2014 Jeep Patriot Latitude with 4×4 Attitude

2014 Jeep Patriot/Images courtesy Jeep

2014 Jeep Patriot/Images courtesy Jeep

With the recent departure of the Compass model from Jeep showrooms, the automaker now anchors the entry end of its lineup with the Patriot compact SUV that boasts Jeep styling, Trail Rated 4×4 capability and, according to Jeep, is still the best priced SUV in America. For 2014 Patriot now offers up to 30 mpg thanks to a new transmission.

Quite honestly I did not realize Jeep still offered the Patriot model as its entry vehicle. I thought it disappeared with the elimination of the Compass a couple of years ago, but despite it being of unibody construction the automaker brags on Patriot’s off-road capabilities as well as its performance around town.


There are three models in the Jeep lineup sporting unibody construction: Patriot, Cherokee and Grand Cherokee, all of which are solidly built and offer Jeep’s unique Trail Rating for their 4×4 capabilities. Basically, Trail Rating is Jeep’s promise the vehicle won’t leave you stuck in your average muck and mire.

Not all Patriot models are Trail Rated, as there are three drivetrain configurations: standard front-wheel drive, Freedom Drive I 4WD and Freedom Drive II 4WD. Our recent tester arrived in Latitude 4×4 form with the Freedom Drive II off-road package powered by larger 172hp 2.4-liter I-4 World Engine backed by second-generation CVT gearbox. The base engine is a 158hp 2.0-liter I-4 World Engine, and Jeep offers three transmissions in Patriot models: five-speed manual, CVT2 or new six-speed PowerTech automatic.


While I was looking forward to testing the new six-speed auto, I discovered the off-road package on this test vehicle requires the CVT2 transmission that features a low range for enhanced 4×4 operation that basically takes the function of a two-speed transfer case and places it into the transmission. The Trail Rated Patriots also feature a lockable center differential and Freedom Drive II brings 17-inch all-terrain tires and aluminum wheels, full size spare tire, Hill Descent control, skid plates, tow hooks and fog lamps to the mix.

The beauty of Jeep’s Trail Rated vehicles is that they do not sacrifice much in the way of “urban comfort” as the vehicles are very comfortable around town and on the highway offering the latest creature comforts and amenities and a host of safety technology. While I still find CVT gearboxes take a bit of getting used to (they are the ones that wind up to a constant RPM and stay there until the driver lifts off the accelerator once optimum speed is reached) there is no harsh shifting and the new line of Chrysler/Fiat (make that Fiat Chrysler Automobiles) World Engines are much smoother and quieter in operation while offering improved performance and fuel economy.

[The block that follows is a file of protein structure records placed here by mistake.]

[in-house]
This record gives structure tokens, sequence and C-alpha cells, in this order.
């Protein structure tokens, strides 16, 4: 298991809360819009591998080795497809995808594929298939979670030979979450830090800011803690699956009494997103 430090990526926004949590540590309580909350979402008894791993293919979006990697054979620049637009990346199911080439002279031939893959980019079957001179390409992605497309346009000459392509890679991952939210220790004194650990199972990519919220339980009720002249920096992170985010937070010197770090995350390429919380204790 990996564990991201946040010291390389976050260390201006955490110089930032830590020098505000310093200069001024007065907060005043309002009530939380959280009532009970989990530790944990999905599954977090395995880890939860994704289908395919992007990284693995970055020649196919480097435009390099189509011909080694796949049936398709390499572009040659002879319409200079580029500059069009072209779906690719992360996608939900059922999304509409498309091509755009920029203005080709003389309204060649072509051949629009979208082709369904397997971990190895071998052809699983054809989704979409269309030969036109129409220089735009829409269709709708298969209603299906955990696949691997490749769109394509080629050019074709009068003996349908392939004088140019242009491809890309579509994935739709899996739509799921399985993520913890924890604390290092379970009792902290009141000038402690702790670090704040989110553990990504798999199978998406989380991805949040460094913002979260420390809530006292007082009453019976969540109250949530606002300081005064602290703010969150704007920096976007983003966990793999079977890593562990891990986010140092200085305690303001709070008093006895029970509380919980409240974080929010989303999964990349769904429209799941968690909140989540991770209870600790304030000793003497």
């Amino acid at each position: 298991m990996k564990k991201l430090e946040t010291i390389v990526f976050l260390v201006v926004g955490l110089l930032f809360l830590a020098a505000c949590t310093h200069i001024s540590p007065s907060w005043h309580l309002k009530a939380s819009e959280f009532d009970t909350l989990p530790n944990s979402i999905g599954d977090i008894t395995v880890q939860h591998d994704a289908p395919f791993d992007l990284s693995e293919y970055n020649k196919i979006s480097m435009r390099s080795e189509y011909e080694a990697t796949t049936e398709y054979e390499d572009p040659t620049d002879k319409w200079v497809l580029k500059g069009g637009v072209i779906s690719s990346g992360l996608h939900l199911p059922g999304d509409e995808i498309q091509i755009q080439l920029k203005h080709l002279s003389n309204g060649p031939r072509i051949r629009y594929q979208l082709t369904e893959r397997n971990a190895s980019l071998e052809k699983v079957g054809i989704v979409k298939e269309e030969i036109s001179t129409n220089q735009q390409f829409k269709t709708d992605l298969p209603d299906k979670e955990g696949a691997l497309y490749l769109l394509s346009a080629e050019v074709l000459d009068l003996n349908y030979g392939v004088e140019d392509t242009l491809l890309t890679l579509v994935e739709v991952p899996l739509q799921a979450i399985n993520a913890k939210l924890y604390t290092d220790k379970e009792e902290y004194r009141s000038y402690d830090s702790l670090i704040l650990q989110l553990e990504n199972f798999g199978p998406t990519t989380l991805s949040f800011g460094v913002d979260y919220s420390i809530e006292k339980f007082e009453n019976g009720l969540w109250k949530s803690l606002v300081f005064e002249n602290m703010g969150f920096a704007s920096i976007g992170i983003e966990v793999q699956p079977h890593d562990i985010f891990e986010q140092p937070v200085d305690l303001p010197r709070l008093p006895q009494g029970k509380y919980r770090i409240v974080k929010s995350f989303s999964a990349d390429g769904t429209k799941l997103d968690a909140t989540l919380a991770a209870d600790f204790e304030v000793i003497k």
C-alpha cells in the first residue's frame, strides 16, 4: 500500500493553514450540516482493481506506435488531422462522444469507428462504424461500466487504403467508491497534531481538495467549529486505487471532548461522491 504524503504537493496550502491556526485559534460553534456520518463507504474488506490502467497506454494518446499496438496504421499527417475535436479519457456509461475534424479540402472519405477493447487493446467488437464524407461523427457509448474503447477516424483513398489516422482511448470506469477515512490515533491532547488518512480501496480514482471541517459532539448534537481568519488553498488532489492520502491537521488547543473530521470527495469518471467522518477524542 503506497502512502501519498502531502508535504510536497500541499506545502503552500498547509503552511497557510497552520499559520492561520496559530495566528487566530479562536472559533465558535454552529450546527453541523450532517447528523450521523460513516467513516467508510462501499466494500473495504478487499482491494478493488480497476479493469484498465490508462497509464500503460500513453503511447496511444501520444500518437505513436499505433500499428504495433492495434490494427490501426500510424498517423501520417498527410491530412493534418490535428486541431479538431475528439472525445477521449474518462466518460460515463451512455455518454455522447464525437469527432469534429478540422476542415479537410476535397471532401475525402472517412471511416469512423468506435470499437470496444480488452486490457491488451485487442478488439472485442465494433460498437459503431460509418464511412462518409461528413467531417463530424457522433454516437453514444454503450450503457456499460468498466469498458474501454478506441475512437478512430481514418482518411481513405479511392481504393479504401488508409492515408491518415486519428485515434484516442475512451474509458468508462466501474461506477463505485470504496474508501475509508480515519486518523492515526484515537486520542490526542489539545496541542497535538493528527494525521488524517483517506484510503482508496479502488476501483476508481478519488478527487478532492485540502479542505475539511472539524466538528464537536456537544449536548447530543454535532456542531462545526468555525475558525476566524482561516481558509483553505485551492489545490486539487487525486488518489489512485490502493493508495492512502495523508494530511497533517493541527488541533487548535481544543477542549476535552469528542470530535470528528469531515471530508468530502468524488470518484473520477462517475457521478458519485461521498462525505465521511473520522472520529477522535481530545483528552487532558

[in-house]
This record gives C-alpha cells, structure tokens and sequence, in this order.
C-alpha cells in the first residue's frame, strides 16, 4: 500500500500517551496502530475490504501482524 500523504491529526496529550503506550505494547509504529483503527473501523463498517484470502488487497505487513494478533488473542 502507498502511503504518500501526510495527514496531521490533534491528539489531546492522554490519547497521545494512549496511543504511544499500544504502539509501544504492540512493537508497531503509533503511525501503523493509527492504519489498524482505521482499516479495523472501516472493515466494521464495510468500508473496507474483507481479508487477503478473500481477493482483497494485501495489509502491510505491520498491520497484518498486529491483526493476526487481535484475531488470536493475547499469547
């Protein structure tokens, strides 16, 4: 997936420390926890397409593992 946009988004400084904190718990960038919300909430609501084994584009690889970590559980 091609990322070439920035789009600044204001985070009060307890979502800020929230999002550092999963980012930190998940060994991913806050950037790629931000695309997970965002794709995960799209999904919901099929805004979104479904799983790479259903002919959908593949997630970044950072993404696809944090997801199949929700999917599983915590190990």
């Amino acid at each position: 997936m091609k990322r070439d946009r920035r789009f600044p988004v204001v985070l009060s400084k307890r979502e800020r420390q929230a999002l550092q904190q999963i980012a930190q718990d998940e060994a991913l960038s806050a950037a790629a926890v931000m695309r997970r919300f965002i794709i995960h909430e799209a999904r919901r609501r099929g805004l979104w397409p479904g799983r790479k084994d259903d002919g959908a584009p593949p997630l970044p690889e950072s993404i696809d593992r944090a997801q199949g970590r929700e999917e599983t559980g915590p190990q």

It seems to me that the 2014 Jeep Patriot models were designed for the average female driver as I found myself ducking a bit every time I climbed in and out of the vehicle, but my spouse had no difficulty and found the vehicle to be very accommodating to flats or heels. The Patriot seats up to five adults, and the rear seat offers very good head- and legroom. Cargo space is listed as 23 cubic feet behind the rear seat and 53.5 cubes when that seat is folded flat.

As the 2014 Jeep Patriot features more traditional Jeep styling (especially when compared to the new Cherokee), it is not very aerodynamic but it makes no excuses for that. It offers very good ground clearance with good front and rear brakeover for those times when the pavement ends and flat surfaces are few and far between.


Pricing for a base 2WD 2014 Jeep Patriot is $15,995, with our Latitude-equipped 4×4 coming in at $27,125. Fuel economy for this tester is rated at 20 mpg city and 23 mpg highway.

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About the Author

David Goodspeed
David was editor of AutoworldToday at Today Newspapers in the Dallas suburbs until its closing in 2009. He was also webmaster and photographer/videographer. He got started doing photography for the newspaper while working as a firefighter/paramedic in one of his towns, and began working for the newspaper group full-time in 1992. David entered automotive journalism in 1998 and became AutoworldToday editor in 2002. On the average, he drives some 100 new vehicles each year. He enjoys the great outdoors and as an avid fly fisherman, as is his spouse Tish. He especially enjoys nature photography and is inspired by the works of Ansel Adams.